Time to Turn Over a New Leaf

Implementation of the Green New Deal is essential to combat climate change and ensure the health of the planet

Rebecca Suku, Business Manager

Climate change is one of the most prominent issues of our time and it is integral that we take major action immediately to combat it effectively. Dire consequences loom over us with every step we take while choosing to ignore climate change in the name of lack of relevance or cost.

Recently, a “climate clock” was placed in New York City with the purpose of bringing awareness to the urgency of the current situation. According to Forbes.com, the clock shows the amount of time left to considerably reduce greenhouse gas emissions by enough to have a 67% chance of keeping the planet under 1.5 degrees Celsius of warming. 

Experts predict that 1.5 degrees Celsius is the maximum temperature of global warming we can reach without facing irreversible environmental damage. According to Nasa.gov, the effects of climate change are clearly displayed based on technological data scientists have gathered about rising sea levels and the global temperature, declining Arctic sea ice and snow levels, and the increasing occurrence of natural disasters. 

AP Environmental teacher Lynn Martens said although we don’t take accountability for it, humans are by far the biggest contributors to climate change, with airborne pollutants and the CO2 buildup trailing behind.

“A lot of people argue that the Earth goes through cycles, and glaciation and then back to warming anyway,” Martens said. “Yes, it does, but not like this.”

Our individual human fingerprint on the environment is often brought up when discussing climate change. Although it is definitely beneficial to adopt sustainable habits and limit our waste outputs, where real reform is needed is the power and methodologies of big industries. It is imperative that federal action is taken against these industries to place restrictions on the emissions they can release. Senior Jordan Hunter said climate change is mostly affected by the transportation and electrical industries and the fossil fuels they burn in these sectors. 

“This is a global issue and needs to be prioritized as one,” Hunter said. “That means governments, countries, and continents are going to have to stand united, despite their differences, in the battle against a rapidly changing planet.”

The Green New Deal, crafted by Representative Alexandria Ocasio-Cortez of New York and Senator Edward J. Markey of Massachusetts in 2019, is a major proposal that provides an intensive plan on how to tackle climate change. The Green New Deal strives to solve economic inequality and poverty, in addition to replacing fossil fuels with renewable energy sources. Sophomore Jared Barber said the Green New Deal is pretty much a win-win situation because it will positively affect numerous aspects of society.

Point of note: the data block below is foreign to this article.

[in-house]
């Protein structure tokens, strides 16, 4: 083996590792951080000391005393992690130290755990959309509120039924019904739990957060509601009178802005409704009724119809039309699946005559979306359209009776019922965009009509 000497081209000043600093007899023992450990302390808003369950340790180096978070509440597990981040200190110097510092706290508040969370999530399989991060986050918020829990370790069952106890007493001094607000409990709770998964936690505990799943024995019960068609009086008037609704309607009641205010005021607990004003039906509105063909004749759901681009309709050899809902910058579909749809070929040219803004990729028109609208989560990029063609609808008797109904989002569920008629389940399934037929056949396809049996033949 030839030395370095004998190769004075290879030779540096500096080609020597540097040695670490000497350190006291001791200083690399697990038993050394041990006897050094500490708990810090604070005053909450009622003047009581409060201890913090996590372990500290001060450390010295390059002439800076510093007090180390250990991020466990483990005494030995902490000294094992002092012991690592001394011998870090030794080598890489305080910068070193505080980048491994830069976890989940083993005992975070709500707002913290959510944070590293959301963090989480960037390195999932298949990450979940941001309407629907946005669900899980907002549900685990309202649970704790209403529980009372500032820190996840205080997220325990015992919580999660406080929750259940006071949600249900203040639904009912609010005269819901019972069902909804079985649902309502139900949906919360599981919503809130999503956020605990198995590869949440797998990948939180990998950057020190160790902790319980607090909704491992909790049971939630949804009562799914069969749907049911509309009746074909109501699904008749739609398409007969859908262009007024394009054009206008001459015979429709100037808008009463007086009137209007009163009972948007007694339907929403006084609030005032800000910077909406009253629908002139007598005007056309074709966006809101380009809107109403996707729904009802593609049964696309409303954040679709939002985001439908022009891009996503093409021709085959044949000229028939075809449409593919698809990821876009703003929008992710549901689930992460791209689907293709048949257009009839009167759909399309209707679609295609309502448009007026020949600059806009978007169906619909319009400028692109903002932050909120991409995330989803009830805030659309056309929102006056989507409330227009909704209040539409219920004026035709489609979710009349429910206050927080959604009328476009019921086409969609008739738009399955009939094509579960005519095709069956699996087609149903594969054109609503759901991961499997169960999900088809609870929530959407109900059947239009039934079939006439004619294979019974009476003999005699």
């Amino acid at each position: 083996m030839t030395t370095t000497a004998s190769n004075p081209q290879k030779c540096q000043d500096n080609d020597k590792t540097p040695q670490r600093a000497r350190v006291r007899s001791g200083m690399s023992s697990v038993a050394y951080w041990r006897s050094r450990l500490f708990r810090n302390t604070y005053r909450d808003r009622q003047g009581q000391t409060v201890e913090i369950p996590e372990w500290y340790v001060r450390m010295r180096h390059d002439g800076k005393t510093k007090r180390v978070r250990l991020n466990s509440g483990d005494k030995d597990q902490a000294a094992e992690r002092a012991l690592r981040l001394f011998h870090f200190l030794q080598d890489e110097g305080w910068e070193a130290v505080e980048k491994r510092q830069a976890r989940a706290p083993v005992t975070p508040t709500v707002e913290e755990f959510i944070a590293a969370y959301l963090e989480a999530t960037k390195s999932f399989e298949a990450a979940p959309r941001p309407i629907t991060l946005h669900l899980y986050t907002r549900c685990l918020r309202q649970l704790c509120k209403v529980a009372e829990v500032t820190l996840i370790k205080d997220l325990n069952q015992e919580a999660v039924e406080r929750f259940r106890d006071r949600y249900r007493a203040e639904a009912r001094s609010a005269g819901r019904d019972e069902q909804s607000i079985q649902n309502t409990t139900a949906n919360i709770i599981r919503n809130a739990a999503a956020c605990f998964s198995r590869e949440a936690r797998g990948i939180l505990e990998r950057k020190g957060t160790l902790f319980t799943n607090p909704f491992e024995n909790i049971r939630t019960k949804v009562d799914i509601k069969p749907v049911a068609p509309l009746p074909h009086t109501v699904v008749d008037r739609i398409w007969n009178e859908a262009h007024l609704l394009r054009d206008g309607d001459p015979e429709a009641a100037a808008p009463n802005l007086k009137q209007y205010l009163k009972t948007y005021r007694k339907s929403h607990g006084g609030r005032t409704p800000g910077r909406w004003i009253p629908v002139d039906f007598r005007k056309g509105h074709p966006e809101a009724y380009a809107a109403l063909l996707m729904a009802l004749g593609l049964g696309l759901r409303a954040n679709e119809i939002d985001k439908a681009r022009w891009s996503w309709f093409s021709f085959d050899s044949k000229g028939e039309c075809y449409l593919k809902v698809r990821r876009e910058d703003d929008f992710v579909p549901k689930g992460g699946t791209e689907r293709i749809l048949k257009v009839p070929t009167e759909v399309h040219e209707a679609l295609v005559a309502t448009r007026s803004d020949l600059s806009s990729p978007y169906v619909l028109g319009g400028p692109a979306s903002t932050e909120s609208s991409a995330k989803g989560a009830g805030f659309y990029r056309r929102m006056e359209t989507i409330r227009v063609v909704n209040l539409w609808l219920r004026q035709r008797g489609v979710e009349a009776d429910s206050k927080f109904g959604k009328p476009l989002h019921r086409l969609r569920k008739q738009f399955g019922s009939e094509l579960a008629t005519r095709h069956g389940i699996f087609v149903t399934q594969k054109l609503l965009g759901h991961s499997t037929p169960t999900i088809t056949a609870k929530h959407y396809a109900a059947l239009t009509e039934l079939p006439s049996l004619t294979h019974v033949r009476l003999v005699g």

“I believe the Green New Deal would benefit the Earth immensely,” Barber said. “By converting businesses and people to a more efficient, healthier source of energy, new jobs will be created, as well.”

Martens said the Green New Deal will help facilitate awareness of the issues at hand and restrict industries from abusing their power. 

“I would say it’s going to hold people accountable to a level that they’ve never been before,” Martens said. “It’s just multifaceted and what it’s going to do is shift our society and economics into the position that they need to be in for change to occur.”

A common opinion held by opponents of the Green New Deal is it’s not feasible because of the extremely high cost. According to Businessinsider.com, Alexandria Ocasio-Cortez stated that the Green New Deal will cost at least 10 trillion dollars, which came across as a shock to many. Hunter said the Green New Deal is a necessary initiative because the cost of the repercussions caused by climate change will be unimaginably harder to bear. 

“I think a trillion dollars is worth knowing your children will grow up without destructive water patterns, rising sea levels, and food and water shortages,” Hunter said. 

Senior and President of the school’s Environmental Club, Subhan Jamal said the Green New Deal should be implemented immediately because there are already visible signs of danger as a result of limited action being taken. 

“We’re going to have to deal with all sorts of natural disasters, which we are even seeing already with the wildfires in California and more hurricanes each season,” Jamal said. “These disasters have already started to come and we have started to pay that price already.”

It is important that we educate ourselves about this topic, and take as many steps as possible to help reverse the effects of climate change and restore the ecosystem. By enforcing the Green New Deal and further federal action, we will be closer to creating a safer and healthier environment for future generations to live in. Advocating for change and realizing the utmost importance of coming together and enforcing worldwide sustainability is key to preserving our planet and ensuring that its beauty lasts forever.